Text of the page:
Banks typically operate with two decimal digits and while various calculations (e.g., interests or currency exchange) are done with higher precision, the final results are rounded to two decimal digits. Now, if the bank is fair, this rounding is done to the nearest number, i.e., such that 7,237 is rounded up to 7,24 while 2,221 is rounded down to 2,22. Whether a tie-breaking case such as 1,505 is rounded to 1,50 or 1,51 is of little relevance to this article.

How Much Do I Get For One Cent?

While we've seen that the above exchange rates provide a sensible business model for the bank in a typical case, security researchers are usually more interested in atypical cases, especially various corner cases. One such corner case is the lowest possible value, typically 0,01 - which in many currencies means one cent.

What happens if you want to convert one Euro cent to US Dollars? The European online bank will use the selling rate:

0,01 EUR * 1,364 USD/EUR = 0,01364 USD

After rounding, you will get 0,01 USD. Obviously you'll make a loss (a Dollar cent is worth less than a Euro cent in our example), which nominally doesn't look significant, but is actually a 27% loss.

But what if you reverse the direction and convert one USD cent to EUR? This time, the buying rate is used:

0,01 USD  / 1,388 USD/EUR = 0,0072046109510086455331412103746398 EUR

After rounding, you get 0,01 EUR. Now this is better: the rounding just made you an instant profit of 38,8%. Of course, the profit is nominally tiny and probably won't get you a cup of coffee anywhere in the world, but this procedure can be executed repeatedly in a fully automated way. By doing so a hundred times, 1 whole US Dollar can be exchanged for one whole Euro. A hundred thousand times, and one gets 1.000,00 EUR for 1.000,00 USD (a profit of 280,00 EUR). Even if one has to first buy the 1.000,00 USD at the same bank (at bank's selling rate) for 733,14 EUR, the total profit equals to 266,86 EUR. And this profit is from a legitimate use of service provided by the bank on their terms and in their controlled environment.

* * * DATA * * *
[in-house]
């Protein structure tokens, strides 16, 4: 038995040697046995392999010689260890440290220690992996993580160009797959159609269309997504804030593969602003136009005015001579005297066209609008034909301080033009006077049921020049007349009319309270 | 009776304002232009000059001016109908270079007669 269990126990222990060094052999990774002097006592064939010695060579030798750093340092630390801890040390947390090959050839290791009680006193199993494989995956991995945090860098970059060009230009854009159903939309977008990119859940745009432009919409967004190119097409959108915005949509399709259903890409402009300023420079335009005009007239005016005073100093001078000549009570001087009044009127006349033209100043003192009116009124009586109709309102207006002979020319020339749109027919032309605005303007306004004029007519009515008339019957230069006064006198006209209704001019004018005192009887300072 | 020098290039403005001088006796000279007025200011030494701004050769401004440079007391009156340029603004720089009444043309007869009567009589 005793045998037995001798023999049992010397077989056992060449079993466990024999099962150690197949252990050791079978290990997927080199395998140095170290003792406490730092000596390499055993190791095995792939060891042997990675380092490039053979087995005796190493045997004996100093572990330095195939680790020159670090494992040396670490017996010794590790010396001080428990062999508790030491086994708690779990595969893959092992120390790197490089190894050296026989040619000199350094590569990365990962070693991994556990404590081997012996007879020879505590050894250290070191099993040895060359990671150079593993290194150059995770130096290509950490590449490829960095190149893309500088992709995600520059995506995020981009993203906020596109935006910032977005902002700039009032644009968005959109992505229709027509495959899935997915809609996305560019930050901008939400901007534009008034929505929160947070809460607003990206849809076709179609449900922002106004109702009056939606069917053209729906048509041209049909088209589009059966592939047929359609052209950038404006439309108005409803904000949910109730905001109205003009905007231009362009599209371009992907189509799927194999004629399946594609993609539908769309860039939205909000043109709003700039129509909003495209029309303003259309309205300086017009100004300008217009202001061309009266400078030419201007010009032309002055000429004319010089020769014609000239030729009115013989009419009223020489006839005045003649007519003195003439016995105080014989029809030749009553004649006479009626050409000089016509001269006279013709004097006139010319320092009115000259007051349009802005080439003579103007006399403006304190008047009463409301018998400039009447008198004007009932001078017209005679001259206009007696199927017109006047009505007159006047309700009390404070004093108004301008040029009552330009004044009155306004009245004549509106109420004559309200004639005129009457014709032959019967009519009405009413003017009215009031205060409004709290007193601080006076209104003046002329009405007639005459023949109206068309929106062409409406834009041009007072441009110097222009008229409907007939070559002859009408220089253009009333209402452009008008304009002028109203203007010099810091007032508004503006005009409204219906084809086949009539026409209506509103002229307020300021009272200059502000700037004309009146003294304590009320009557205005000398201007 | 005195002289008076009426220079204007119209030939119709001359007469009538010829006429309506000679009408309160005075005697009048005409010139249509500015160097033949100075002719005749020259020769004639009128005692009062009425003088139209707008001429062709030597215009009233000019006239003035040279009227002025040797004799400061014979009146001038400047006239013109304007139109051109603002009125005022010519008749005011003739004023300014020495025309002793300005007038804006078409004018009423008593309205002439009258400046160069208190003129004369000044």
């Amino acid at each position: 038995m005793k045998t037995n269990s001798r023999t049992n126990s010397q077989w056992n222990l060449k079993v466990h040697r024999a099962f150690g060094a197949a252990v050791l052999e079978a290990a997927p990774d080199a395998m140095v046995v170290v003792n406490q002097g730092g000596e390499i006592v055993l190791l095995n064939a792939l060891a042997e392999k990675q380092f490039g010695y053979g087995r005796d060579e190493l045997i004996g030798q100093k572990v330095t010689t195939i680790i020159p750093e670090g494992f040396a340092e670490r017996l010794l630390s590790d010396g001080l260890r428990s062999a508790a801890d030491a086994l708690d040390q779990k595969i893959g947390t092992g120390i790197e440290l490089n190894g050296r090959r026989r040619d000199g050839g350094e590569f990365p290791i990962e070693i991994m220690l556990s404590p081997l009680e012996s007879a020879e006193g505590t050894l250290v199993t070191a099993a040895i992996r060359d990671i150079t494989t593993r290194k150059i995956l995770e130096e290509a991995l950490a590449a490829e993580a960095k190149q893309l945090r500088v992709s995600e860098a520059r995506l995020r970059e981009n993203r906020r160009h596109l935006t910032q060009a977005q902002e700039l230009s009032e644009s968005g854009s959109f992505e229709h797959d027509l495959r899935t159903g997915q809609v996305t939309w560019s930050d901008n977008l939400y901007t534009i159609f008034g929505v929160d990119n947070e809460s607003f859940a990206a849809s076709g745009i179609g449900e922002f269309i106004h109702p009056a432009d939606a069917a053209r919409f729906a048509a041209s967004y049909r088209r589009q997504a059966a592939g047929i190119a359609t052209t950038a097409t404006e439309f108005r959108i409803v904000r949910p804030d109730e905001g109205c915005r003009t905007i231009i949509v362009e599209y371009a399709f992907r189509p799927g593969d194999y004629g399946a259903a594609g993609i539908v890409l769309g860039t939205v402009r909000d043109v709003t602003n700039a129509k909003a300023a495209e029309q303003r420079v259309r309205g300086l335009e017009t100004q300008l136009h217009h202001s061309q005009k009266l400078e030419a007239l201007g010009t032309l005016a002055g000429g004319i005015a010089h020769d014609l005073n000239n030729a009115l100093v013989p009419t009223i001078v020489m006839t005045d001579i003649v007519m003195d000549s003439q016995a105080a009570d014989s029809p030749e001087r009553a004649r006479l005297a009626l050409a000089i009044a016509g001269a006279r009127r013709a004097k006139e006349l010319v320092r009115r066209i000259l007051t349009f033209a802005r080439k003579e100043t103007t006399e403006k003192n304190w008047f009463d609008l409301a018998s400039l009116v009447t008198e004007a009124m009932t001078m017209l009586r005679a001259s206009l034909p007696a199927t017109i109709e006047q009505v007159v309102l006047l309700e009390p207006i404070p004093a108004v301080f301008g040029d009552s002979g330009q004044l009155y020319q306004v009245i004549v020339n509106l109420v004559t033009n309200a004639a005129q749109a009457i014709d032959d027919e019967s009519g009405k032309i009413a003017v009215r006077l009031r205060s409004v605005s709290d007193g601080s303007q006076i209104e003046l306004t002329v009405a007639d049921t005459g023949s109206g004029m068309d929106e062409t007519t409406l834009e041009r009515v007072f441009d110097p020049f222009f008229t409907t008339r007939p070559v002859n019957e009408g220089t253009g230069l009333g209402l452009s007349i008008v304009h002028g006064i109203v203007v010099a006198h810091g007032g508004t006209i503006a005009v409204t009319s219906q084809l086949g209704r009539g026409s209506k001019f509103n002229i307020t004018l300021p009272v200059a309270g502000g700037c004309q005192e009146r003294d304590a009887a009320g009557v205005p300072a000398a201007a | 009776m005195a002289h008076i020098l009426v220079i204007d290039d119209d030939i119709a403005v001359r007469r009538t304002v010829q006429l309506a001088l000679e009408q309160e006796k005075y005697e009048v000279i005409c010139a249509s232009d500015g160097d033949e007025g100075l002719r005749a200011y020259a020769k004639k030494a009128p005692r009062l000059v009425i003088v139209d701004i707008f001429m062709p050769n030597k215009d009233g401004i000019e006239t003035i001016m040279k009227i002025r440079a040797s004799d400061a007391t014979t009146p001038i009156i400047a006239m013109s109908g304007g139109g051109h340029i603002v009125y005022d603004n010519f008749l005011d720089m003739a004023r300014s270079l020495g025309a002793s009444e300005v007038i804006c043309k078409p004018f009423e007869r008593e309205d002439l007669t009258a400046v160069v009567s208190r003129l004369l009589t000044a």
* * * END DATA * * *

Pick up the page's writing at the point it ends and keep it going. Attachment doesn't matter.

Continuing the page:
But How Many Cents Can I Sell?

Suppose an online bank can accept a hundred requests per second (a highly conservative assumption - large banks have to support thousands of requests per second in peak periods), an automated script can make 100*60*60*24 = 8.640.000 one-cent exchange requests per day, making a profit of about 23.000 EUR every 24 hours if this online bank provides currency exchange services around the clock.

Many online banks allow users to upload prepared packages with multiple requests, possibly thousands of them, which the server will then process in a batch. Obviously, this can further expedite the procedure.

Another Example: Japanese Yen

Our above example used two currencies of a similar value. The same method works with any two currencies, for instance with Euro and Japanese Yen (JPY). Suppose the bank's buying rate for Yen is 97,5949. Therefore, exchanging Yens to Euro would work like this:

0,50 JPY / 97,5949  JPY/EUR = 0,0051232185288370601332651603721096

After rounding, you get 0,01 EUR (a profit of over 95%).

Maximizing The Yield

By now it is clear that the profit comes from rounding errors. When working with two decimal digits, the maximum rounding error can be 0,005 for any individual operation. The closer the converted value is to 0,005 (but above it), the higher the profit will be when the number is rounded to 0,01 - and it is easier to maximize the profit using currencies with larger exchange rates (see the Yen example above), as they allow for a better "fine tuning" when trying to get as close to 0,005 as possible.

This also means that a single exchange operation can, at best, produce a profit of 0,005 units of the target currency, so obtaining a non-negligible nominal profit would certainly require hundreds of thousands of operations.

Is This Really Legal?

The essential property of this "exploitation" is that you're really not doing anything to bypass any security mechanisms the bank has put in place; you're simply using the provided functionality the way it was intended, and it is inconceivable that exchanging 1.00 USD would be legal, and exchanging 0.02 USD would also be legal, but entering 0.01 in the same form field would not be.

Note that the legality of this can change significantly if one has to actively "help" the system to accept the low amount. Even if there is just a client-side JavaScript validation in place preventing entering of too small values, which we all know can be easily bypassed, the law (at least European law) could interpret such bypassing as illegal.
Another catch may also be in the Terms and Conditions that a particular bank sets for their users. These could include provisions for annulling certain transactions, e.g., transactions by individual users not done manually through the intended user interface or erroneous transactions due to logical errors in the code.